Mr. and Mrs. James developed it in 1948. He was a successful mechanical engineer and discovered the toy completely by accident. Betty got the job of naming it, doing that after a word of Swedish origin meaning 'stealthy, sleek and sinuous'. It has become multiply-used as it went. The simple little Slinky has been used in pecan picking devices in Texas and Alabama, on lighting fixtures in Harrah's Casino in Las Vegas (because of the unusual shadows it casts), as drapery holders, bird repellers, therapeutic devices, gutter protectors, even makeshift radio antennae in the Vietnam war!

(Balderdash 2)


I was in Orchard Road again today at about 5pm and on my way to Screwed Up Girl's Barbeque, when I saw that the Angels were at work again. Since I had my camera handy, I managed to get off a few shots.

Today there were 4 of them. 3 were hiding behind the banner relacing one corner while one was busy ambushing people asking for donations. I noticed that the one whom I had talked to the previous day kept peeking at me from behind the banner.

(Apologies for the bluriness of this photo. I could've done better definitely, but I don't have the patience of a Pro Photographer, and taking pictures of people is harder than taking pictures of scenery. For one, it's more awkward looking like a cheekopeh / cheekopeh on Orchard Road)

So I went up to talk to her, and in doing so, I noticed that one of the new angels had dyed hair (so much for my theory) and was (perhaps justifiably) giving me weird looks. She said that she knew I was from NUS, because she'd seen my matriculation card when I'd opened my wallet the previous day (damn, there goes my evil plot). So maybe one day in NUS, if/when she volunteers for some other charity project, I'll be accosted and asked to donate. I asked if she minded the humiliation, and she said that it was a good cause. Of course; anything for charity!

So after that I went to ambush the sole angel preying on passers-by.

And then I got her attention and she posed for me. I then gave her a most generous (if I do say so myself) 70 cent donation.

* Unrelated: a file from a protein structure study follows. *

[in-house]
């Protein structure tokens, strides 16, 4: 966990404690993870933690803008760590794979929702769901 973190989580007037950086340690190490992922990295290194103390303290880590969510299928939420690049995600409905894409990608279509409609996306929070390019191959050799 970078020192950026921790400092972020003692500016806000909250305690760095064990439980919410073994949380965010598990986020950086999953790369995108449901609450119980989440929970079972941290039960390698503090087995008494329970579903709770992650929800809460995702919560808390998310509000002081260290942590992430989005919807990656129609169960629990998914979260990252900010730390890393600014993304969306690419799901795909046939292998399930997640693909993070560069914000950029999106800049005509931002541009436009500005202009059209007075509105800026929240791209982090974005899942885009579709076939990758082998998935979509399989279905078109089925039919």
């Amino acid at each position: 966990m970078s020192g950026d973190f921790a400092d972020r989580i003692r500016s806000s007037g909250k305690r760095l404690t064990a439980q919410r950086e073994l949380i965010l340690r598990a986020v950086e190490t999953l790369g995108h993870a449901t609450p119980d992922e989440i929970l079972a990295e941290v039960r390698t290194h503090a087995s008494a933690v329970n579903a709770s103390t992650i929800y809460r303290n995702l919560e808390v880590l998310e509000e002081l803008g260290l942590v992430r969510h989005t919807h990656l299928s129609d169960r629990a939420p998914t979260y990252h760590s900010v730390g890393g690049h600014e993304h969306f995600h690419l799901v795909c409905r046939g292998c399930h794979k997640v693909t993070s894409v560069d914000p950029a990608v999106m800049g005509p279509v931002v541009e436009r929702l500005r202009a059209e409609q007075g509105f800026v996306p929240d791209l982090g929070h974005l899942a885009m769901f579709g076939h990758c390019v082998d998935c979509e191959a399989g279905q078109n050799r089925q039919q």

Most importantly, I got her name from her certificate and school (RJC) from her, so I can write the letter to the school with glowing words of praise! Now to decide how to phrase it. To talk about Good Old Asian Values or not to talk about Good Old Asian Values?

PS: Despite what Andrew Gan might have you think, I never asked them for their names or their phone numbers. So there.

Courtesy of Alwyn: An exclusive study in voyeuristic photography. Unfortunately, he violated one of the seminal rules of voyeuristic photography: Always get the face of your subject.

2 more pictures of the angels on his blog.

Christie said that she'd seen the angels previously, but thought that they were giving out perfume samples, so she avoided them. Heh.


"I was thinking of going to the NUS pool immediately after that to swim by myself. I rationalised that since it was the holidays, the pool would probably be quite empty.

I swear, I had my gear all ready in a backpack, shampoo, towel and all. I even wore my swimming costume underneath my outfit of T-shirt and gym pants. I was all ready to conquer the pool, in honour of the days when I was a lean, mean swimming machine (though fortunately, without the broad shoulders and flat chest).

I walked over to the NUS pool and stopped short at the cafe positioned strategically next to the pool.

A gaggle of guys were sitting, facing the pool, presumably to check out any delectable female flesh on display. Not only that, but the pool was filled. With guys, mostly.

I decided, since I was all geared up, I shouldn't let my self-consciousness defeat me. I took a deep breath and took one step forward.

At that exact moment a bunch of skinny beanpoles, the kind that cannot fill out the tops of bikinis unless they stuff the cups with socks, and with protruding rib cages and protruding pelvic bones, but which, conversely, men find so perversely chio, came sauntering out of the changing rooms in various 2-piece outfits, much to the delight of the guys sitting at the cafe (judging by the twinkle in their eyes, visible even to me standing 2 metres away).

I thought of my utilitarian one-piece Speedo swimsuit that had served me faithfully for years, both in competitive and leisurely swims, and my rolls of fat, and my doughy, cellulite-dimpled thighs, and I decided that even my added advantage of real boobs and cleavage would not be enough to defuse the humiliation should I have to walk out and swim before these guys.

I slunk away home, head down in disappointment."

(Sheena's Little Fragments of Time)

I thought guys like girls with more meat.